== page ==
Five Mr. Robot Hacks you can block with IDaaS

September 21st, 2016   |     |  security & compliance

The TV show Mr. Robot was nominated for six Emmys, winning one, and the season 2 finale is coming tonight. If you’re not familiar with the show, it’s a groundbreakingly realistic portrayal of computer security.

With all the hype around it—especially from the IT community—I knew I had to make a priority of watching it. It didn’t take long for me to see what all the hype was about. I’m now fully hooked! As fellow fans know, one of the reasons the show is so enjoyable is because of how realistic the hacks are in the show. In fact, sometimes I find myself hitting pause and reading man pages to understand what’s happening. The show is essentially a case study on hackers and how they work—required viewing for anyone in security.

Fans enjoy a replica Mr. Robot set at SXSW 2016. Photo credit to Cory Doctorow.

As I watched Elliot hack friends, acquaintances, his psychiatrist, various lowlifes, and of course E Corp, I couldn’t help but think that some of the exploits featured in the show could have actually been prevented if only the individuals or the companies were using an IDaaS like OneLogin.

Warning: Season 1 spoilers ahead!

Password Cracking

This is one of Elliot’s favorite tactics. He’s able to brute force his way into his target’s accounts mainly because they have bad passwords. Combined with social engineering, where he adds things like birth year, favorite artist, favorite sports team to his program, Elliot is able to get in within seconds.

For example his psychiatrist’s password was Dylan_2791 (favorite artist and year she was born backwards) and he cracked that in 24 seconds. Angela’s not-so-awesome boyfriend Ollie’s password was the easiest to hack: 123456Seven. And Tyrell’s password is his wife’s maiden name and Sweden’s independence date. As Elliot puts it, “bad noob practice”.

How OneLogin helps

When using an IDaaS solution like OneLogin, you can enforce password complexity, rotation, and uniqueness; and require Multi-Factor Authentication (all the time, or just for higher-risk situations such as logging in from outside the office) across all apps in your organization. Even better, apps with SAML capabilities don’t have a password, so password cracking is impossible.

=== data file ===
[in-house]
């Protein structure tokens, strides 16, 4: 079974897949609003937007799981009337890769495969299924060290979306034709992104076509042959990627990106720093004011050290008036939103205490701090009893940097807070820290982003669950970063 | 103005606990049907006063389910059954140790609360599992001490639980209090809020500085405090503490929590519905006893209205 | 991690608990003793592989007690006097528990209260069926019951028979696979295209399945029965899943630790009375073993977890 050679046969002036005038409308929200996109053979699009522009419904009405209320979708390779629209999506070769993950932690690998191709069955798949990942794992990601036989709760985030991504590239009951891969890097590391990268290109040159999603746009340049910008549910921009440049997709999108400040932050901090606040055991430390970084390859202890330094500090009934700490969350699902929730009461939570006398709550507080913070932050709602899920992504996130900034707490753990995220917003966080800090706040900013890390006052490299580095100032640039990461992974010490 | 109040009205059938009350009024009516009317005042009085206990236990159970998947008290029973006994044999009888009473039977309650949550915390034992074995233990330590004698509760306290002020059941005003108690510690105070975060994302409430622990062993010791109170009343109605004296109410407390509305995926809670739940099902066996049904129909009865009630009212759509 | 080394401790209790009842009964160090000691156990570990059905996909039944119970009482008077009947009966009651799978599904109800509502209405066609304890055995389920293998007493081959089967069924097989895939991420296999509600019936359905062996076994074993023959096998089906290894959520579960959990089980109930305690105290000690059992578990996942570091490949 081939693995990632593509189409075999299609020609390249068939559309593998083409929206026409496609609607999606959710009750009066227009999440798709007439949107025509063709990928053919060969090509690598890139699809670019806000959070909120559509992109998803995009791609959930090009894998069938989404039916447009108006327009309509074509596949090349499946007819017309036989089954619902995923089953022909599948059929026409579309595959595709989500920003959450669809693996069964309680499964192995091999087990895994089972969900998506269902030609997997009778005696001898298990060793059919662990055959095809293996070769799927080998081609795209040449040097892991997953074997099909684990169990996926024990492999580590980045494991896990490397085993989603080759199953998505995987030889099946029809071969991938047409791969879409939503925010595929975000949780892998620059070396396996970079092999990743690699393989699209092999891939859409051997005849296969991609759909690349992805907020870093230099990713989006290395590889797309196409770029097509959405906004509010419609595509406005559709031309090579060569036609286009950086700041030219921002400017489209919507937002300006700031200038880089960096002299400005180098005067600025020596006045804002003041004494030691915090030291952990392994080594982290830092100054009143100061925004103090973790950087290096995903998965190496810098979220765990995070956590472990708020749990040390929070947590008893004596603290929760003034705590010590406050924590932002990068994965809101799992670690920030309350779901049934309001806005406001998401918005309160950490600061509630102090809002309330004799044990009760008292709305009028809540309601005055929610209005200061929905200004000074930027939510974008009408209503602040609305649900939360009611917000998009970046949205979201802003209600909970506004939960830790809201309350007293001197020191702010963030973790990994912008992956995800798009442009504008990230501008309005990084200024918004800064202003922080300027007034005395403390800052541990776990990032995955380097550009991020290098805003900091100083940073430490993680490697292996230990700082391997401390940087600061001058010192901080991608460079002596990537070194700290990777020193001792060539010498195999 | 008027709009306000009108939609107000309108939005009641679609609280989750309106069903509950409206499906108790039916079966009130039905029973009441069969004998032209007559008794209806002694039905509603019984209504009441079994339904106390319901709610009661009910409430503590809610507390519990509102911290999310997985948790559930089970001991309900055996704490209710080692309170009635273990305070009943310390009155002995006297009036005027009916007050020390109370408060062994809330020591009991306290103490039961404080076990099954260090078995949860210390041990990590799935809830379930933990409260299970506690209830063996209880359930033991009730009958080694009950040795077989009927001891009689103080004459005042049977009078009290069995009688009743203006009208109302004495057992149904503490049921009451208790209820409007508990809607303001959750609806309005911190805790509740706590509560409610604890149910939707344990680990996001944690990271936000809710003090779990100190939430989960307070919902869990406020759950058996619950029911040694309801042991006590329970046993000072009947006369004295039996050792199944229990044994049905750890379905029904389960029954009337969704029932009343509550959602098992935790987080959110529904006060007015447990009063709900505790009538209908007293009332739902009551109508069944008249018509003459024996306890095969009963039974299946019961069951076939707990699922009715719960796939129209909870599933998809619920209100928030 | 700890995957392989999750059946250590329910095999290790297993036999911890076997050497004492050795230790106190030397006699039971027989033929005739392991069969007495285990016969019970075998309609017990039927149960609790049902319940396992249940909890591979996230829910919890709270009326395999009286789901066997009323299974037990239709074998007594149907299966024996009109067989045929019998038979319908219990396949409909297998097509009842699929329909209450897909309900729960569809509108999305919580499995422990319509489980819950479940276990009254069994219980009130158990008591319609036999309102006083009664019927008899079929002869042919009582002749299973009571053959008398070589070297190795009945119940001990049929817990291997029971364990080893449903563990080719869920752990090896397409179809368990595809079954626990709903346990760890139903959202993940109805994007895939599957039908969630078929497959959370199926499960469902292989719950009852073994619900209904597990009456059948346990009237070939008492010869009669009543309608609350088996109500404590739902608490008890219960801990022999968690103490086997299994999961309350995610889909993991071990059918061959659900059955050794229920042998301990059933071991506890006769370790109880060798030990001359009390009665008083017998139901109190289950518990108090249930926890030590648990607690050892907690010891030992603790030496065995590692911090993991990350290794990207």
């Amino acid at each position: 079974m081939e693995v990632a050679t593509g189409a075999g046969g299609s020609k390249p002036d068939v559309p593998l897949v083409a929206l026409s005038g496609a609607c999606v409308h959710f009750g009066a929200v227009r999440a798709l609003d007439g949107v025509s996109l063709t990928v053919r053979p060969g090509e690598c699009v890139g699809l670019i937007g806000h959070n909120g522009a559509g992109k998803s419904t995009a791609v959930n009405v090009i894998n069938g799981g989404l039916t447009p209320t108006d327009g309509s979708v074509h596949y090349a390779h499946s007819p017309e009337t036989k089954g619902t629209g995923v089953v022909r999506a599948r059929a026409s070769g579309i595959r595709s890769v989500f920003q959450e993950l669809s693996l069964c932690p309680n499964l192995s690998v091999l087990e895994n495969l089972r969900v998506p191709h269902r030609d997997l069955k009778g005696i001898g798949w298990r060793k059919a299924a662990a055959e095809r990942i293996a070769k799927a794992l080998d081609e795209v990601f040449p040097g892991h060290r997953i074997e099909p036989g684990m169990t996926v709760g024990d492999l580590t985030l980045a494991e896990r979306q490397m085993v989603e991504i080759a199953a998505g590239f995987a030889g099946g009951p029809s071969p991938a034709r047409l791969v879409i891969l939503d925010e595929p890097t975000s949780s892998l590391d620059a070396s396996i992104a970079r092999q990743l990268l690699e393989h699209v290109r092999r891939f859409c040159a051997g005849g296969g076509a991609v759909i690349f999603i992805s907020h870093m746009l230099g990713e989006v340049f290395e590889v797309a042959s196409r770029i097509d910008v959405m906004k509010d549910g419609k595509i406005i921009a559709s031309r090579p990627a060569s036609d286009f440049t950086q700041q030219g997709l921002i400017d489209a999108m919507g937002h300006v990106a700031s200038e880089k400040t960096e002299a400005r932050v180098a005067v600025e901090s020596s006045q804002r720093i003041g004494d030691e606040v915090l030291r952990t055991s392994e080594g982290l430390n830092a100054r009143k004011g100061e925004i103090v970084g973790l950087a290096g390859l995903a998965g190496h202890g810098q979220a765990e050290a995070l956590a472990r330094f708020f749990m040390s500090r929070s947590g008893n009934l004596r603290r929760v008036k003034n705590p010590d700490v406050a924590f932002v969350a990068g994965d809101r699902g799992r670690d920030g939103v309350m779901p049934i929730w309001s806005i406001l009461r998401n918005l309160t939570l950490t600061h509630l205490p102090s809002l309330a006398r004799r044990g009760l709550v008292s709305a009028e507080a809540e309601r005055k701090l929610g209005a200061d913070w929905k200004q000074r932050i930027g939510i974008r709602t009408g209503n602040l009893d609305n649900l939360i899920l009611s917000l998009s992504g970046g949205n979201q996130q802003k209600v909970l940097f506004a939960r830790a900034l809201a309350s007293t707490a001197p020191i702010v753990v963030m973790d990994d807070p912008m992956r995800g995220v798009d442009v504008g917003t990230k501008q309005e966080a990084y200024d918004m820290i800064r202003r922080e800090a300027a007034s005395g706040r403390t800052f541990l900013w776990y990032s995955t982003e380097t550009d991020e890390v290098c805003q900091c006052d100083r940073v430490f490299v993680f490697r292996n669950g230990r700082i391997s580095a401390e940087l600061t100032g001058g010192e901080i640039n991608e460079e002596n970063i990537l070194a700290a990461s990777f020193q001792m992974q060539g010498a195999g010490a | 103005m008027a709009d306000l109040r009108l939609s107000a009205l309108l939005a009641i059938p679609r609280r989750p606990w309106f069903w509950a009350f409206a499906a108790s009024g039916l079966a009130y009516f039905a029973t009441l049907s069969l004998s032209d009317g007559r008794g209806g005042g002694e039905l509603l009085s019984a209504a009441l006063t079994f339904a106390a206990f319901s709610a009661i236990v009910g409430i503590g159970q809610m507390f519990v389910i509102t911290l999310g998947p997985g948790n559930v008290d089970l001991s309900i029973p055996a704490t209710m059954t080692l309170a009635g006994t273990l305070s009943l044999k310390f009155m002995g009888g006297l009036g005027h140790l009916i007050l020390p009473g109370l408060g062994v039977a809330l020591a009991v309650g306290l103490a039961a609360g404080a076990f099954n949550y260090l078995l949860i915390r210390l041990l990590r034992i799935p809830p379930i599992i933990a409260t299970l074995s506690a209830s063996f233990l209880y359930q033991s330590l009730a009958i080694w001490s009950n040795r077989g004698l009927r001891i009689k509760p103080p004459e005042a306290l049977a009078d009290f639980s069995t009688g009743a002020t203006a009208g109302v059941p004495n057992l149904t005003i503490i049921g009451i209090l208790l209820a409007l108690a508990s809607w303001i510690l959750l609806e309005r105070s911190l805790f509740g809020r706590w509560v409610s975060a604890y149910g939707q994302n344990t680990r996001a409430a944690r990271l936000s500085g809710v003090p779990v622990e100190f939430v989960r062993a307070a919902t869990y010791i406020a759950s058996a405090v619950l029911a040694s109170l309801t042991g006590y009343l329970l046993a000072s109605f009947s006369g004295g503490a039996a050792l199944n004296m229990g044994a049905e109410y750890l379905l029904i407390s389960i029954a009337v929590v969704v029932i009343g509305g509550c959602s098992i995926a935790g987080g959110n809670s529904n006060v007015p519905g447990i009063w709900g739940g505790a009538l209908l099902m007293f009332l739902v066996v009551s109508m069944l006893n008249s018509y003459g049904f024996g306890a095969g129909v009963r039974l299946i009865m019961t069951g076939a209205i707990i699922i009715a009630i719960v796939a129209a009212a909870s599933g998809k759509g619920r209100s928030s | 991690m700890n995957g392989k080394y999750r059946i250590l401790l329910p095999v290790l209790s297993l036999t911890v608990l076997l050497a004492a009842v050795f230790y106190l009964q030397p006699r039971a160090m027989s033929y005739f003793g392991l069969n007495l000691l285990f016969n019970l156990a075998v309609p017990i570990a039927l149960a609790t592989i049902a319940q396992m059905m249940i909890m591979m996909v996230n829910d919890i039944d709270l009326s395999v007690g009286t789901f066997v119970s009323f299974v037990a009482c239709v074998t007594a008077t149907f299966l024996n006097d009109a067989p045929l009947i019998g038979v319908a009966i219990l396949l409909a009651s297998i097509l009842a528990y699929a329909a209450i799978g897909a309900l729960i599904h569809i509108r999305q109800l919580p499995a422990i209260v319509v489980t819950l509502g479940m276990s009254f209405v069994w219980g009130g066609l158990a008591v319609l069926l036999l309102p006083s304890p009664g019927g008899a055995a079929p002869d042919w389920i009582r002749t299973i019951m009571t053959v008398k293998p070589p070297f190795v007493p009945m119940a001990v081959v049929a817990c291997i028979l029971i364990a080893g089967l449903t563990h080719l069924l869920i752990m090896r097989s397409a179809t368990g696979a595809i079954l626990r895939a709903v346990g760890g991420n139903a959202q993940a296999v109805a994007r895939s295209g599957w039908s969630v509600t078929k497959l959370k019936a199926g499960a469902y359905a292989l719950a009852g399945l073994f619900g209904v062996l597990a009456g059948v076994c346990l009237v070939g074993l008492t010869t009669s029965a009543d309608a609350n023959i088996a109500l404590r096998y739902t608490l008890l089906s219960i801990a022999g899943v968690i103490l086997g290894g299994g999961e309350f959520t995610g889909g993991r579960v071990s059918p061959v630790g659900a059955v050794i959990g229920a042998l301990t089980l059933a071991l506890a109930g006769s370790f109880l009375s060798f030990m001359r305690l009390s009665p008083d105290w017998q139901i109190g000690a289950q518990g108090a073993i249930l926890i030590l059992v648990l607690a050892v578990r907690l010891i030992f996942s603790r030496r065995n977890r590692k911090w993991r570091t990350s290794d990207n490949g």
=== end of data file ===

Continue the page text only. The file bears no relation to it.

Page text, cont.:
Zombie Accounts

One of the major climaxes of season 1 is when Tyrell gets fired from E Corp. After all he’s done to try to get the position of CTO, it’s quite remarkable to see him let go. We’re not sure exactly what happens after this, but needless to say Tyrell is angry, and potentially could wreak a lot of havoc with E Corp. When someone gets let go from a company, especially when they’re angry, you want to make sure their access to company data is revoked immediately. Otherwise you have “zombie accounts” that represent a potential backdoor into your organization. Now, in Tyrell’s case there’s probably not a lot you can do (he’s a hacker after all), but for normal employees there’s a lot you can do to prevent access once someone is terminated.

How OneLogin helps

OneLogin provides visibility into what apps the company has, who’s using them and how often, and allows you to automate user deprovisioning through our realtime offboarding, ending their active sessions and disabling future access. We take realtime incredibly seriously: our Active Directory Connector uses AD Change Notification Subscriptions, our AD connectors can be clustered for high availability and throughput, and we use sockets for blazing fast connections from on-premises AD to our Cloud Directory.

You can even connect HR apps such as WorkDay and UltiPro, so that when an employee’s status is marked from “current” to “former” in the HR app, their entitlements immediately change in OneLogin. For apps with provisioning APIs, OneLogin will then automatically deactivate accounts. And for those apps without provisioning APIs, OneLogin will soon provide an automatically generated offboarding checklist for each employee that an IT admin can follow to ensure no users fall through the cracks.


In season 1 episode 3, Elliot mentions that he hacked Shayla by using what he called a “simple” phishing attack. In classic Elliot style, he hacked her just so he could “know” the person next door.